Three poems


I leaned back on the lawn lounge chair, and its metal leg gave way.

Rolled to my knees. Edged across the grass

to where my chocolate milkshake sweated in the sun.

The daily addiction that soothed my soul through my tongue receptors.

The routine that gave me purpose while I waited.

Round and ripe, and always waiting.

Stretching the limits of my most expansive jumper.

Last week and the week before, I had swallowed the castor oil. Twice.

Mom advised me. Said the thick, slimy oil would get labor going,

like it had with her when I was born.

One full bottle each time, topped with orange juice.

You stayed comfy in the birth sack, when you slipped out so slick,

she had said. And wasn’t that just something?

To be born with a caul? Like a sage or witchy woman?

That’s what old-timers say. Babies born with a caul

might have psychic powers, and likely won’t die by drowning.

New-timers might say, Save that caul. Sell it on eBay.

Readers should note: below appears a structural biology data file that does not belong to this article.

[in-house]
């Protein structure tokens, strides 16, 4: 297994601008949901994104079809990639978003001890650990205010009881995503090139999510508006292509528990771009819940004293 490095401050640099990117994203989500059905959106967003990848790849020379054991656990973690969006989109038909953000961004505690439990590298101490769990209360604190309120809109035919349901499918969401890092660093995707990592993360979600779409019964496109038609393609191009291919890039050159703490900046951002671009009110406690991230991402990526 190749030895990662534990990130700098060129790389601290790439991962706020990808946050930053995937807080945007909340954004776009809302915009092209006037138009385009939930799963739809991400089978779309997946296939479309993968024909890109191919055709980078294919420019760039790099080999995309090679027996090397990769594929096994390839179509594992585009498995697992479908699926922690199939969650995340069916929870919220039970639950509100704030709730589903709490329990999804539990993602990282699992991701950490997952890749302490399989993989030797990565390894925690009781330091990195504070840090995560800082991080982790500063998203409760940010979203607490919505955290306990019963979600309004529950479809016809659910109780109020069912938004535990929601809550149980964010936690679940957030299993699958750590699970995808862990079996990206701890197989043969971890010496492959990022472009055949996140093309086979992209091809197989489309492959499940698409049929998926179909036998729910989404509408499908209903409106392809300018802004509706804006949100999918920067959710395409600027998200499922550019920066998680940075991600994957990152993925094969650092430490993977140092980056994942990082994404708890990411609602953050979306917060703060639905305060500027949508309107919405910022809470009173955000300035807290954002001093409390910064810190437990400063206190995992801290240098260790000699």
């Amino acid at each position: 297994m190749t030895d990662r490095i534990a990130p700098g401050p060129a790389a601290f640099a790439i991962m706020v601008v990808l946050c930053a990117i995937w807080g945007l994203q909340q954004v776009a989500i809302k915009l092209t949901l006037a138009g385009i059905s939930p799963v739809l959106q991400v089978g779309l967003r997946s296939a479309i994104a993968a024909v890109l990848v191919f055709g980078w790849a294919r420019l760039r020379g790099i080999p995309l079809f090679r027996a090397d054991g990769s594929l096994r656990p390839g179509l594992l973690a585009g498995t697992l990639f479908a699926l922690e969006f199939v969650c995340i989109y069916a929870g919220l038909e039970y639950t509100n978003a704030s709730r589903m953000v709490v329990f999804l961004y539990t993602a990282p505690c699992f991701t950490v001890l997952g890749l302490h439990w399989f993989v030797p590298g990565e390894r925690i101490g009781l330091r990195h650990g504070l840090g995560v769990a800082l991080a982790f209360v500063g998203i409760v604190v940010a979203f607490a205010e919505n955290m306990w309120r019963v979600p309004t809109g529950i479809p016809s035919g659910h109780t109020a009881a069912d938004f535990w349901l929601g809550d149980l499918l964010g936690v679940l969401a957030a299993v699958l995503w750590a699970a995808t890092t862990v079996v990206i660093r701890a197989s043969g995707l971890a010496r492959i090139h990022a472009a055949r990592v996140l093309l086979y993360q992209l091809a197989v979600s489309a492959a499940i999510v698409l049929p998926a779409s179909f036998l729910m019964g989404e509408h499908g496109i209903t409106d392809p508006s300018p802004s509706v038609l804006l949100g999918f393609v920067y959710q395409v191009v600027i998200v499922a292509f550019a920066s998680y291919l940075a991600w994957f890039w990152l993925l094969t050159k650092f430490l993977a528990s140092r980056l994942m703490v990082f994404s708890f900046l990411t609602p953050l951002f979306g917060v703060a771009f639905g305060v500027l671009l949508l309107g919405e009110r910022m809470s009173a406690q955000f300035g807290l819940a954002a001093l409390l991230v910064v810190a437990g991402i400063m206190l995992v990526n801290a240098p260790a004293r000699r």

Mom remembered how the neighbors all came out of their houses

that day, stared at her from their front porches,

as she and dad drove to the hospital. Later, she discovered,

it wasn’t her they were watching. They were scanning the sky

for a tornado that had been forecast to come from the west.

But now it was 15 days and counting,

15 days past my own baby’s due date. The castor oil left

only a dark memory, a nausea that had jailed me

in the bathroom for hours. Worse yet, nearly everyone I knew.

Everyone waiting on babies, had already become a new mom.

Their empty tummies sagging, they lay content

in hospital beds. Bitches, I thought, whose babies were due after mine.

Bitches, whose babies’ naked legs kicked the air, whose babies’ tiny fists

didn’t beat against taut flesh. So, I would grab bricks, I reasoned.